Interesting facts about Mumbai:
- Why Bombay? When the city was in the hands of the Portuguese, they saw it was a natural water bay. Hence, they called it ‘Bom Bhaia’ (Portuguese term for ‘good bay’) which the British later adapted to Bombay
- Why Mumbai? In 1995, the right-wing Hindu nationalist party Shiv Sena won elections in the state of Maharashtra. After the election, the party announced that the port city had been renamed after the Hindu goddess Mumbadevi,the city’s patron deity
- As India’s largest city, Mumbai has 13 million inhabitants. Scientists project that by the year 2020, Mumbai’s population will increase to 28 million, making it the world’s most populous city
- Dharavi slum in Mumbai is the largest slum in the whole of Asia and it has become the most expensive one with a great rush of people moving to the city from all corners of India
- Mumbai is a city of firsts – in 1853, the first train in India took its first journey in Mumbai with 400 passengers across 14 coaches; in 1926, the first ever bus service was started here; Mumbai’s Juhu Aerodrome was the first airport in India founded in 1928
- Antilia, Mukesh Ambani’s 27-story skyscraper is cited as the world’s most expensive house, valued at almost $1 billion. The business tycoon moved into the 400,000 square feet mansion in 2012 with his wife and three children
- Mumbai has been the birthplace of many international artists, including Zubin Mehta (the world’s most distinguished orchestra conductor), Freddie Mercury and Rudyard Kipling (author of ‘The Jungle Book’)
- Through vast 19th century landfill projects,British engineers combined the seven islands around the growing city into one land mass. Mumbai soon became a very valuable port city and one of the world’s biggest cotton markets
- Mumbai has therefore a coastline of 150 kilometers!
About Mumbai’s trains:
- Every day in Mumbai, more than 200 trains makeover 2,000 trips along 300 kilometres of track, carrying more passengers per kilometre than any railway on earth
- Mumbai’s trains carry six million people per day – equivalent to the entire population of Israel
- Every year in Mumbai, 3500 people die on the train tracks – an average of ten per day. Although there are pedestrian overpasses at every station, many passengers choose to save a few minutes by crossing the tracks instead
OUR DAY IN MUMBAI:
Landing in Mumbai International Airport yet again (we spent a few hours here previously on our way to Goa). Beautiful modern building with local art displayed on the walls but yet everywhere a persistent smell of grease remains – Indians are busy deep frying at each corner cafe already at this hour in the morning.
A few more security checks later (I swear our tickets, bags and passports were checked by every security officer, policeman,airline conductor and steward we encountered) we followed directions to prepaid taxi counters to arrange a car to the hotel, which is definitely a more expensive way than just grabbing a metered taxi.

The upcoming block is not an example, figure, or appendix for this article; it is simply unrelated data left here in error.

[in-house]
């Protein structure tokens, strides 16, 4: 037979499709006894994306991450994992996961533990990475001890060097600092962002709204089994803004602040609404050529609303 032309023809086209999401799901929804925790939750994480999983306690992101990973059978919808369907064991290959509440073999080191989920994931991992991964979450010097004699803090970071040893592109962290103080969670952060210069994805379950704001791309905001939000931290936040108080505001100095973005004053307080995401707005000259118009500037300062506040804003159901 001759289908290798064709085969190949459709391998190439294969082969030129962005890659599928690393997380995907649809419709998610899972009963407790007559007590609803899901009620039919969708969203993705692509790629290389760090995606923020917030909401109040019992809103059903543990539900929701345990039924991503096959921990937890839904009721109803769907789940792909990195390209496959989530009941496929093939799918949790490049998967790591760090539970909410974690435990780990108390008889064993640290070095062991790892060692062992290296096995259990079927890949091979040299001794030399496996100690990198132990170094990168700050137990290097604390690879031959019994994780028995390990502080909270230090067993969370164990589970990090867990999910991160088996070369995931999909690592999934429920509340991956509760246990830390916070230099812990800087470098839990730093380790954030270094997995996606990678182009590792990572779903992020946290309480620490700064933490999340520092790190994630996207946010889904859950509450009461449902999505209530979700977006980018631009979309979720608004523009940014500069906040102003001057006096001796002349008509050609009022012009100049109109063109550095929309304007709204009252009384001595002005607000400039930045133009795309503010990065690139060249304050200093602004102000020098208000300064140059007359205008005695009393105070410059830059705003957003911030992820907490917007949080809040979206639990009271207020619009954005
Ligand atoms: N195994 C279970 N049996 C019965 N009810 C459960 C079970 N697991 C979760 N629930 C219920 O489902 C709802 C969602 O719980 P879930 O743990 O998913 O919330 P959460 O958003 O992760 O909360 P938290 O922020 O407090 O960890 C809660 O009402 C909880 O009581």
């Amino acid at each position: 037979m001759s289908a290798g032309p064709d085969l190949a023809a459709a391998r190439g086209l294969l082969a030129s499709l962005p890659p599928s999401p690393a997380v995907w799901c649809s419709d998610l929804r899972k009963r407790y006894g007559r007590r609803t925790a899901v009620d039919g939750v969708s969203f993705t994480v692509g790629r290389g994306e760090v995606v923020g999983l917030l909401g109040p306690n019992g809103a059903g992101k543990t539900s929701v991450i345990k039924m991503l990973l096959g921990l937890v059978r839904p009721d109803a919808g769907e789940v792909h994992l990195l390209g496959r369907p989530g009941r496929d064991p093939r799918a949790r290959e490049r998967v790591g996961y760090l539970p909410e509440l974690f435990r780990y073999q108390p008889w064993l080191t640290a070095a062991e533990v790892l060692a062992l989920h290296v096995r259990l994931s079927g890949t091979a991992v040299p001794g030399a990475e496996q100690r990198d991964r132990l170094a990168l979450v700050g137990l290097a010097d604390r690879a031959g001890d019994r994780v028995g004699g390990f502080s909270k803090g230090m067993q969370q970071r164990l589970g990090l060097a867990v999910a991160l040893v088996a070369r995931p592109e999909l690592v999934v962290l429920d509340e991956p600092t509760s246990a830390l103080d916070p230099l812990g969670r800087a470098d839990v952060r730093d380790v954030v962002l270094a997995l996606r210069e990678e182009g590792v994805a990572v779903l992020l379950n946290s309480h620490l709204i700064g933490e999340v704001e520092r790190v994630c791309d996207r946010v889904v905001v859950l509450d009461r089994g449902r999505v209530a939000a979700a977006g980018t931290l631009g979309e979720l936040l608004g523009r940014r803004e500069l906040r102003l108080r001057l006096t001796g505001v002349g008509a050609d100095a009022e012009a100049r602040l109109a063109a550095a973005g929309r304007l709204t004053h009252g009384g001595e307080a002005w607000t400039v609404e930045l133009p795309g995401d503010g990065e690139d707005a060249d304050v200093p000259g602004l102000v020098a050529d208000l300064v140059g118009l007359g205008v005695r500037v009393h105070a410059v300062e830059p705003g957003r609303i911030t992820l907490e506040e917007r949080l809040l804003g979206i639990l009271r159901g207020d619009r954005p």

After 1.5 hours of wandering around the Mumbai Andheri suburb where we were staying the night, we finally find our guesthouse- we had booked a room nearby the airport for our early flight the following morning at a guesthouse “Bombay Rooms” which was nowhere to be seen and we walked the area and each little street of it for 90 minutes losing hope to find it. After a few very expensive and unproductive calls to the mentioned guesthouse reception, they come to collect us from across the road to take us to “Mumbai Backpackers”. The receptionist confirms both places are owned by “Bombay Rooms”and is very surprised we found this and their wrong address details on booking.com confusing and frustrating.
Conscious of our budget and keen to explore the city like a local would, we choose a public train from Andheri station to take us to Churchgate, at the very heart of the city down south.
We had taken Indian trains before but this was beyond anything I’ve seen in any city I’ve ever been to before – incredible masses of people in the queues for tickets, train station passages and walkways; busy platforms and even busier trains with people leaning out of the trains through open doors and windows for a bit more space. Mumbai is one of few places in the world that still has separate coaches (and even sometimes trains) for women where they all get on leaving Rhys and I in a large company of men on the mixed coach all staring at us. Having said us, I am sure it is more curiosity than anything else, and we also had a very polite gentlemen directing us to appropriate ticket office and then navigating us to the right platform earlier.
To spoil the surprise, we never did use the return train ticket in the evening as it was enough of an adventure in the midday.
Having arrived at Churchgate, we are tired and hungry in the heat of the day so we decide to try out the famous local fast food chain The Bombay Fries which is exactly what it says it is – potato fries with a variety of toppings, including some of what you expect such as Tandoori and some more interesting ones like Nutella!
The walk from the Churchgate area towards the Gateway of India where we are going is more exciting than we expected. We walk past the Oval Maidan – the large recreation ground in the middle of the city whereby many football but mostly cricket games are taking place at any time of the day.
The Karmaveer Bhaurao Patil Marg street to the east of the park feels grand and impressive – alongside it, magnificent buildings of Bombay High Court, Rajabai Clock Tower and Mumbai City Civil & Sessions Court stand proud in the yellow light of the midday sun.
Undoubtedly the most famous attraction of the city is the Gateway of India, the arch monument built to commemorate the landing of King George V and Queen Mary at Apollo Bunder on their visit to India back in 1911.
After getting the tickets and going through security to enter the square with hundreds of local and foreign visitors, we are mostly taken aback by the attention from the Indian people – we are constantly being stopped and asked for a selfie or a photo with the whole of the family. Parents hurriedly place their children right next to us and take photos of all angles before we manage to politely refuse and move on. At one point, the crowd around us built up so much that it was attracting more people and there were queues forming behind!